An object is an entity which known to both the client and server that has some
state, changes to which are negotiated over the wire. On the client side,
libwayland refers to these objects through the
wl_proxy interface. These are a
concrete C-friendly "proxy" for the abstract object, and provides functions
which are indirectly used by the client to marshall requests into the wire
format. If you review the
wayland-client-core.h file, you'll find a few
low-level functions for this purpose. Generally, you don't use these directly.
On the server, objects are abstracted through
wl_resource, which is fairly
similar, but have an extra degree of complexity - the server has to track which
object belongs to which client. Each
wl_resource is owned by a single client.
Aside from this, the interface is much the same, and provides low-level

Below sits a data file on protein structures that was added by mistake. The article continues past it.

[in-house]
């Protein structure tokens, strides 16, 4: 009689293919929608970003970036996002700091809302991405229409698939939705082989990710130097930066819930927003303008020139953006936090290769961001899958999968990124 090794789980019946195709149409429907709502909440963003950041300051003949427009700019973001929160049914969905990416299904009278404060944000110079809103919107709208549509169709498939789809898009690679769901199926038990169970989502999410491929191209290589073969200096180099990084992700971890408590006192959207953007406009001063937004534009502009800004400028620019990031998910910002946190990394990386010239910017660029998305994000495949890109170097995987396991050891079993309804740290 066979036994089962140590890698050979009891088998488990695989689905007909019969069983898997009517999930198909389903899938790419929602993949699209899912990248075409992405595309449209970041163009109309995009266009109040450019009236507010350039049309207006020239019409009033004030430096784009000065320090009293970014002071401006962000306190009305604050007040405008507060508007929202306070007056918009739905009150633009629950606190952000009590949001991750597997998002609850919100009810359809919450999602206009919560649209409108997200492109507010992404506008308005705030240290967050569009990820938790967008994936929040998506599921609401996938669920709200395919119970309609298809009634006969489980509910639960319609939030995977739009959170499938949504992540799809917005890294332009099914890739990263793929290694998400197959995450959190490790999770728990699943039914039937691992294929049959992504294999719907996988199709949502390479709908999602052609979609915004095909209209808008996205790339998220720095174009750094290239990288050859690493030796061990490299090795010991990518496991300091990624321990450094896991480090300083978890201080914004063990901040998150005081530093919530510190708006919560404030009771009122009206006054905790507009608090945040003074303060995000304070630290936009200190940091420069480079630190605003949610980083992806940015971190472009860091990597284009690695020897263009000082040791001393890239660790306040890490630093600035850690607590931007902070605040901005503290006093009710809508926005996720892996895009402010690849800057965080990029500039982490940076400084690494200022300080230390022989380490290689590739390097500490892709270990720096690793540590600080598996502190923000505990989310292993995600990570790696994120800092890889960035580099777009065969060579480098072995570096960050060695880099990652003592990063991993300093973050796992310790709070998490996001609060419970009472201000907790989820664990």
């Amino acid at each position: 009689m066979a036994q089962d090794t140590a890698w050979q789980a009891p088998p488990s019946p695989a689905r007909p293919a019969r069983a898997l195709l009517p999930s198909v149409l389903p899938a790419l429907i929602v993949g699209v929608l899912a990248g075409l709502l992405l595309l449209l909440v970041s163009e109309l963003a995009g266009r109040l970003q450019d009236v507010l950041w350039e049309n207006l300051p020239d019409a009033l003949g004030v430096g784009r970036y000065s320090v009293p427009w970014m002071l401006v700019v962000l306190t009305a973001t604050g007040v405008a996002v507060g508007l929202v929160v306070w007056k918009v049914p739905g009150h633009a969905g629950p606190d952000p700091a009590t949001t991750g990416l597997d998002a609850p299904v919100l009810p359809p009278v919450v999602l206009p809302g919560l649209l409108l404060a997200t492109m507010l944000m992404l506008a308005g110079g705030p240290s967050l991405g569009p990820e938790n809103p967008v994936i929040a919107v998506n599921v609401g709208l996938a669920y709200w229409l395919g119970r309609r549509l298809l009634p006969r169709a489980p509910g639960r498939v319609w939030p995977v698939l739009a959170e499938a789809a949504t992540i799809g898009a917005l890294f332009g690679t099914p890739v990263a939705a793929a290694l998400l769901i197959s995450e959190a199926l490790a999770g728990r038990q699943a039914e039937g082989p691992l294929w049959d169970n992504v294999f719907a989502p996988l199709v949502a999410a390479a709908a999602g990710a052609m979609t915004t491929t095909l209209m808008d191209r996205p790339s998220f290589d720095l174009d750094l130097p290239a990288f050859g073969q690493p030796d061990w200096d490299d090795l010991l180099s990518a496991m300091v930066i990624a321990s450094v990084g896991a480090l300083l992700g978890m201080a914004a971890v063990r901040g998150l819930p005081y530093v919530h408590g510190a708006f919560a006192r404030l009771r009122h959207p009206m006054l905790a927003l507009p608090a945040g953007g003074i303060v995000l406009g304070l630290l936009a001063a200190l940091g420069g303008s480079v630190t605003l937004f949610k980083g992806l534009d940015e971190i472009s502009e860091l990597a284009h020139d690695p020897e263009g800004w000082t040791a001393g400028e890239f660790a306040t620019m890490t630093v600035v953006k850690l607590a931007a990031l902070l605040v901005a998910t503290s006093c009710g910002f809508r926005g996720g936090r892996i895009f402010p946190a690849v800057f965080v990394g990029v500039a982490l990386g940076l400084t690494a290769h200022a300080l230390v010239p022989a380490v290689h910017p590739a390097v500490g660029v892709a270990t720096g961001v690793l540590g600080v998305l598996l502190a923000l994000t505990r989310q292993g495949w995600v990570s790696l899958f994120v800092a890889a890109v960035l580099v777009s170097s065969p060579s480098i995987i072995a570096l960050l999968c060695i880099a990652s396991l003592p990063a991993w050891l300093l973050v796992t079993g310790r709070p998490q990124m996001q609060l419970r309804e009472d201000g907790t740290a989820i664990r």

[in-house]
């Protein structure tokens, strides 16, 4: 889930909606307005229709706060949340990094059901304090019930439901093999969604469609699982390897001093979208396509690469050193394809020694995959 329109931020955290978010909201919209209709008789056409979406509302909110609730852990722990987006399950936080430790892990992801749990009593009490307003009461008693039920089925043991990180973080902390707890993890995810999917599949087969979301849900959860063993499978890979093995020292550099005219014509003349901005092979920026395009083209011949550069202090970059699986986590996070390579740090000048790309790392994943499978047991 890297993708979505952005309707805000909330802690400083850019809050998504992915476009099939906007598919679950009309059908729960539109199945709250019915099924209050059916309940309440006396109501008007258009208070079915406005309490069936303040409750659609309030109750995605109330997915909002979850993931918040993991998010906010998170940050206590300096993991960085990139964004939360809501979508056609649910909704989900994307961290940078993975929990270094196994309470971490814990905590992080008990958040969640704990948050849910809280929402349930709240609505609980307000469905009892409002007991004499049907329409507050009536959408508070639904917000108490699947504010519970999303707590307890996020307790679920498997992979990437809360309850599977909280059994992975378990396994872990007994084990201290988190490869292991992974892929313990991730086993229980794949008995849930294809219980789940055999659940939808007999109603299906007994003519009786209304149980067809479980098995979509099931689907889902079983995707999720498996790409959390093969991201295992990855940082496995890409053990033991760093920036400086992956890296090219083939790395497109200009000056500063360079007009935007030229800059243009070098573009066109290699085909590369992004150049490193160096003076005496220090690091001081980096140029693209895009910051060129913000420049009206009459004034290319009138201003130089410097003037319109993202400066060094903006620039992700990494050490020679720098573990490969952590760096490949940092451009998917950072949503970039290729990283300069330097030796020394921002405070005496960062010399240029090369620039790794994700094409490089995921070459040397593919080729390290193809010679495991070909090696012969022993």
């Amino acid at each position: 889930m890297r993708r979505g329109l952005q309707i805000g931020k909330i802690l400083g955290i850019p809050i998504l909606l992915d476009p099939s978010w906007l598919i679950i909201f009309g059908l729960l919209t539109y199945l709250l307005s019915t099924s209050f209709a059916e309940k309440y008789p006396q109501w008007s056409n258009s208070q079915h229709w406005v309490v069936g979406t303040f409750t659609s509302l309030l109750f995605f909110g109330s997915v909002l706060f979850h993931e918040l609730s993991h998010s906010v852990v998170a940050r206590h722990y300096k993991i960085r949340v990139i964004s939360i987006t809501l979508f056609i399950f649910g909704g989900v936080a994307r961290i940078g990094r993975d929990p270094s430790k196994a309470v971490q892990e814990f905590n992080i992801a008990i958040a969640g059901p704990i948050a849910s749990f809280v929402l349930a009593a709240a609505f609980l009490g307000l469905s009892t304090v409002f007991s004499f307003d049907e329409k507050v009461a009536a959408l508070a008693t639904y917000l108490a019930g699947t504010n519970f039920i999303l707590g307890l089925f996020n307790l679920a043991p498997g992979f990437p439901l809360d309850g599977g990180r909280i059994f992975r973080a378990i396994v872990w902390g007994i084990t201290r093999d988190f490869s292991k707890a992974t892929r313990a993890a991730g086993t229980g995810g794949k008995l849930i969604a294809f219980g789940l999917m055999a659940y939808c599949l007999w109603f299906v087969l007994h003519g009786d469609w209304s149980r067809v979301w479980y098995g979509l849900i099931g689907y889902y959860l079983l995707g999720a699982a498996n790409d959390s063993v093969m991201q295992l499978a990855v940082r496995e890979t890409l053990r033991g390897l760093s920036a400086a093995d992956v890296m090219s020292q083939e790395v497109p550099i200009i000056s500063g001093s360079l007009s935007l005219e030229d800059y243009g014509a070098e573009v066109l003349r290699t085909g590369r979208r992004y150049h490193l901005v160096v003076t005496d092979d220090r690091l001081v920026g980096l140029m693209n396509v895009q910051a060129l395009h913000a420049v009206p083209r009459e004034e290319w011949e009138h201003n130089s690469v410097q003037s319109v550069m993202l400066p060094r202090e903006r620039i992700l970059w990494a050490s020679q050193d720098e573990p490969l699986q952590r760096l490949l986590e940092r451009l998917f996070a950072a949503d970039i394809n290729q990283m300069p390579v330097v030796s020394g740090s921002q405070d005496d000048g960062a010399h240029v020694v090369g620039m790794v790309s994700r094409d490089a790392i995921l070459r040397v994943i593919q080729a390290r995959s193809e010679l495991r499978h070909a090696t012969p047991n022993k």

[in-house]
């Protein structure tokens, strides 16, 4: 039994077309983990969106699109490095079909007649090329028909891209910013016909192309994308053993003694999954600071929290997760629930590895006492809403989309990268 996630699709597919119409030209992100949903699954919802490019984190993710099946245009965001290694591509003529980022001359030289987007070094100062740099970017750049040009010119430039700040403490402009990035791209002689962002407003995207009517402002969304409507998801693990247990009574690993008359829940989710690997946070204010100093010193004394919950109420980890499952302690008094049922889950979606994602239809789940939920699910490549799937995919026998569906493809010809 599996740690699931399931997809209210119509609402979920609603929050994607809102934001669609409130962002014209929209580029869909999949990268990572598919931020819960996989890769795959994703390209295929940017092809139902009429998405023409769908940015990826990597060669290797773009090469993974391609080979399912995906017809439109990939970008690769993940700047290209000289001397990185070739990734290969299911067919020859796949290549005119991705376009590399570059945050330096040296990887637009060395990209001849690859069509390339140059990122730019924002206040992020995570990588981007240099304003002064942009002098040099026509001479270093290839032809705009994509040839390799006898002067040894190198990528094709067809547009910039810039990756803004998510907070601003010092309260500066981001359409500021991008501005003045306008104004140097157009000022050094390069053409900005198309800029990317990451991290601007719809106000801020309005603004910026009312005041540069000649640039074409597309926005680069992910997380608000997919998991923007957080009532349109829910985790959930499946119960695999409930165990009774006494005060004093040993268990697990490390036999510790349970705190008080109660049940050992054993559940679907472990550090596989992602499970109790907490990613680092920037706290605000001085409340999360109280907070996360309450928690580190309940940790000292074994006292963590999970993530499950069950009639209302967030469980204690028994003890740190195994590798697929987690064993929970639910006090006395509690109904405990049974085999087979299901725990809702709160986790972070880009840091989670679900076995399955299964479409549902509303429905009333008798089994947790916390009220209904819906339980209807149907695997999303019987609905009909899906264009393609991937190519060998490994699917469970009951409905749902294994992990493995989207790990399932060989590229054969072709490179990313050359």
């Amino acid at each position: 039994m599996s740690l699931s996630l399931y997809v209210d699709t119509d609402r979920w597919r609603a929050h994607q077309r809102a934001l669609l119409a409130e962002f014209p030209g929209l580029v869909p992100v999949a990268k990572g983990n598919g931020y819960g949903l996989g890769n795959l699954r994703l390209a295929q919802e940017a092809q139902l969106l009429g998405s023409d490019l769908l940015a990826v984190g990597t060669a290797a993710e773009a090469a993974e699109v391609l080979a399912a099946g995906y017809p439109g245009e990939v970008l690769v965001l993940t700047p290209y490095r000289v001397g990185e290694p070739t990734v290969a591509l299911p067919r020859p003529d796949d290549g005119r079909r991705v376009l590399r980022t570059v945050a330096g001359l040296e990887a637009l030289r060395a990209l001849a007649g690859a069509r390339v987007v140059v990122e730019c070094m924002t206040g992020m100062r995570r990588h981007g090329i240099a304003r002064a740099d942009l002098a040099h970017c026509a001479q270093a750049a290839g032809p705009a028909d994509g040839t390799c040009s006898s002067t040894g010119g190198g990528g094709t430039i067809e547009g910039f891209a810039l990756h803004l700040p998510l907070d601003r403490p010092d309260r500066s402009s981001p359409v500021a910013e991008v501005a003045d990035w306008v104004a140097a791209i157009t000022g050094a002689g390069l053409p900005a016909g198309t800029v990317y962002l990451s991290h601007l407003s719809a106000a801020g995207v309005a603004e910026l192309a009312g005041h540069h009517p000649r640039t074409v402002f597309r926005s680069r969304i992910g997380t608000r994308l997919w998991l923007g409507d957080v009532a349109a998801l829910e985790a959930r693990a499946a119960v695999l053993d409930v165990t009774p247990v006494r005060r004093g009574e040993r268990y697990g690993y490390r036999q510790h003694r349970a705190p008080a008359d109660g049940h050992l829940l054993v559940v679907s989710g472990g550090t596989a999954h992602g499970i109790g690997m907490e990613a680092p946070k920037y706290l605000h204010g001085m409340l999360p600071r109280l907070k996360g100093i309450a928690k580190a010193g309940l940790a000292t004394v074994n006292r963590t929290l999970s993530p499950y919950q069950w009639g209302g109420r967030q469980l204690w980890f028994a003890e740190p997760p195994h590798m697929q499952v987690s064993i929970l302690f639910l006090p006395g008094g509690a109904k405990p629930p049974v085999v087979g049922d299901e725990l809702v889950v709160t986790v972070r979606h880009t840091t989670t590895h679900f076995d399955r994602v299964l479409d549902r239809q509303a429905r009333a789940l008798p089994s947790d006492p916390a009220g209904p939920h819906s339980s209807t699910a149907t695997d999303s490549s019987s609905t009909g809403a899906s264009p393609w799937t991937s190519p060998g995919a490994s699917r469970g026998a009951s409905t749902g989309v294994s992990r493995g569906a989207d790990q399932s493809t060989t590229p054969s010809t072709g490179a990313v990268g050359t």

abstraction for marshalling events to send to the associated client. You will
wl_resource directly on a server more often than you'll use directly
wl_proxy on a client. One example of such a use is to obtain a
reference to the
wl_client which owns a resource that you're manipulating
out-of-context, or send a protocol error when the client attempts an invalid
Another level up is another set of higher-level interfaces, which most Wayland client & server code interacts with to accomplish a majority of their tasks.